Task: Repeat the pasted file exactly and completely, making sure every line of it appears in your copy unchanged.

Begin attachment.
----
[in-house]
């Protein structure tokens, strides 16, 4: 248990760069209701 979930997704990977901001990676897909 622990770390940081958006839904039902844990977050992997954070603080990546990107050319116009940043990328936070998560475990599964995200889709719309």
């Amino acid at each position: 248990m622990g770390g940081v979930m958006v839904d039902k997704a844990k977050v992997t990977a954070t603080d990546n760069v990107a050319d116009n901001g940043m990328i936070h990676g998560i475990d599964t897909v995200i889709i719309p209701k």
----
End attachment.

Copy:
[in-house]
């Protein structure tokens, strides 16, 4: 248990760069209701 979930997704990977901001990676897909 622990770390940081958006839904039902844990977050992997954070603080990546990107050319116009940043990328936070998560475990599964995200889709719309």
């Amino acid at each position: 248990m622990g770390g940081v979930m958006v839904d039902k997704a844990k977050v992997t990977a954070t603080d990546n760069v990107a050319d116009n901001g940043m990328i936070h990676g998560i475990d599964t897909v995200i889709i719309p209701k």